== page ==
AMPHIBIAWEB
Nectophrynoides vestergaardi
Vestergaard's Forest Toad
family: Bufonidae
 
Species Description: Menegon M, Salvidio S, Loader SP 2004 Five new species of Nectophrynoides Noble 1926 (Amphibia Anura Bufonidae) from the Eastern Arc Mountains, Tanzania. Trop. Zool. 17:97-121

© 2005 Martin Vestergaard (1 of 1)
Conservation Status (definitions)
IUCN (Red List) Status Endangered (EN)
CITES No CITES Listing
Other International Status None
National Status None
Regional Status None

 

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Description
Diagnosis: Nectophyrnoides vestergaardi can be distinguished from N. tornieri by its rounded toes and fingers that lack truncated ends. It can be differentiated from some of the species in its genus by the presence of a distinct tympanum, narrow and elongated paratoid glands, the lack of glands on the limbs, and the shape of the body and head (Menegon et al. 2004).

Description: N. vestergaardi has short, slender limbs. The tympanum is easily seen. Raised parotid glands are present that are equally as long as wide and also have dark edges. Toes and fingertips can be rounded or pointed. The fingers are only slightly webbed and toes are partially webbed (Menegon, et al. 2004).

Coloration: The dorsal side is light with the lateral sides being darker. Many individuals have a dark stripe running down the dorsum (Menegon et al. 2004).

Coloration in Preservative: In preservative, the dorsal ground color is light brown, and the lateral sides darker. The ventral side is pale cream, and the ventral side of the chin is cream (Menegon, et al. 2004).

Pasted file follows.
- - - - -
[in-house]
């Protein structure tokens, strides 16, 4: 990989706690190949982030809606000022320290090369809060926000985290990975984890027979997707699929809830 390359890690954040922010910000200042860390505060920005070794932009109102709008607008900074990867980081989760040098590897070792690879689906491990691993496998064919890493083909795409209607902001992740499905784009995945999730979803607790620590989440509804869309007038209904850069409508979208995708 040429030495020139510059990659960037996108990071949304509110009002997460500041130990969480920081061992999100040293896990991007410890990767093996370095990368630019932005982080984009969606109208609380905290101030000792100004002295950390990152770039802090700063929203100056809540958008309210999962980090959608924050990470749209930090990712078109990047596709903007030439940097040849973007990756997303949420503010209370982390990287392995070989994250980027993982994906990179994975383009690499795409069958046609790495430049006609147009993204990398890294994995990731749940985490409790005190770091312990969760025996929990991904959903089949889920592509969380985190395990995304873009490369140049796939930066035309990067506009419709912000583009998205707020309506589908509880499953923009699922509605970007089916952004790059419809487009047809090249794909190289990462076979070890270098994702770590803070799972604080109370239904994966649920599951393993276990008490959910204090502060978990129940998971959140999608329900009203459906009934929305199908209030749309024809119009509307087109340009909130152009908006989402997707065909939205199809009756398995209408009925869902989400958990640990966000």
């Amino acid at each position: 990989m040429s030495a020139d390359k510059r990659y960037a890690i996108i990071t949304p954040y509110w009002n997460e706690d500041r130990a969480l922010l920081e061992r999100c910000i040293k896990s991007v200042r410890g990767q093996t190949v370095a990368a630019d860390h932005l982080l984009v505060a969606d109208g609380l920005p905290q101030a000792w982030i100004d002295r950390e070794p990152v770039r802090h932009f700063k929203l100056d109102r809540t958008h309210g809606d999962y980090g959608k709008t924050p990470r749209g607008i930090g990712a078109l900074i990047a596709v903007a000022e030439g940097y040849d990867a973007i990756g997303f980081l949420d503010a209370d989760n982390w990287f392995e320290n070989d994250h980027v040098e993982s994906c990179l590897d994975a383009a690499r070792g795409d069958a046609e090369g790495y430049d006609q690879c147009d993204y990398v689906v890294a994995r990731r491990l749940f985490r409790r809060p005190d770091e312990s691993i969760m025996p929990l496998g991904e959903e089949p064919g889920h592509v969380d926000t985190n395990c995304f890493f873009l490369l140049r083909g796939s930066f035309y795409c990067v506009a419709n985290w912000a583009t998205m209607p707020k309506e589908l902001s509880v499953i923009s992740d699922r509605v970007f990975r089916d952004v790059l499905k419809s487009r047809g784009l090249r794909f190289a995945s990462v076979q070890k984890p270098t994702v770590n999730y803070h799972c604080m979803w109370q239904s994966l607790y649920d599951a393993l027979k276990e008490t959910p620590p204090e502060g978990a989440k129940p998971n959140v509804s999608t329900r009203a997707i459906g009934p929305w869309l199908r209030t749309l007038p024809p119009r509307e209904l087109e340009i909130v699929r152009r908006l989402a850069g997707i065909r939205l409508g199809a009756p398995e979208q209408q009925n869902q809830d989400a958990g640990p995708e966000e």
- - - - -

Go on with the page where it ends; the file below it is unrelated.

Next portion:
Variation: There is little variation in the dorsal pattern among individuals or between sexes. The dorsal skin does show some variation between smooth and rough (Menegon et al. 2004).

Distribution and Habitat

Country distribution from AmphibiaWeb's database: Tanzania, United Republic of

 

View distribution map using BerkeleyMapper.
This species is found in the West Usambara Mountains in northeastern Tanzania, at an altitude of 1230-2000 m. Its habitat is in submontane and montane forest, the ecotone between forest and ericaceous vegetation (Menegon and Loader 2004).

Life History, Abundance, Activity, and Special Behaviors
No call has been recorded. N. vestergaardi hides in rotten logs, and its reproduction method is assumed to be a similar type of internal fertilization to others in the genus (Menegon and Loader 2004).

Trends and Threats
The species population is declining, but it is protected in a forest reserve by Dar es Salaam University. Deforestation and urbanization are threatening its habitat. It is listed as endangered, partly due to the decline in the quality of its habitat (Menegon and Loader 2004).

Relation to Humans
N. vestergaardi is used as a biological resource (Menegon et al. 2004).

Possible reasons for amphibian decline

General habitat alteration and loss
Habitat modification from deforestation, or logging related activities
Urbanization

Comments
The species authorities are M. Menegon, S. Salvidio, and S.P. Loader. N. vestergaardi was named for Martin Vestergaard, a Danish zoologist, who first discovered it.

References

Menegon, M., Salvidio, S., and Loader, S. P. (2004). ''Five new species of Nectophrynoides Noble 1926 (Amphibia Anura Bufonidae) from the Eastern Arc Mountains, Tanzania.'' Tropical Zoology, 17, 97-121.

Menegon, Michele and Loader S. (2004). Nectophrynoides vestergaardi. In: IUCN 2010. 2010 IUCN Red List of Threatened Species. www.iucnredlist.org. Downloaded on 18 May 2010



Written by Jacob Elstad (Jelstad AT csustan.edu), CSU Stanislaus
First submitted 2011-06-23
Edited by Brent Nguyen (2012-03-12)

Species Account Citation: AmphibiaWeb 2012 Nectophrynoides vestergaardi: Vestergaard's Forest Toad <http://amphibiaweb.org/species/6332> University of California, Berkeley, CA, USA. Accessed Oct 18, 2017.



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Citation: AmphibiaWeb. 2017. <http://amphibiaweb.org> University of California, Berkeley, CA, USA. Accessed 18 Oct 2017.

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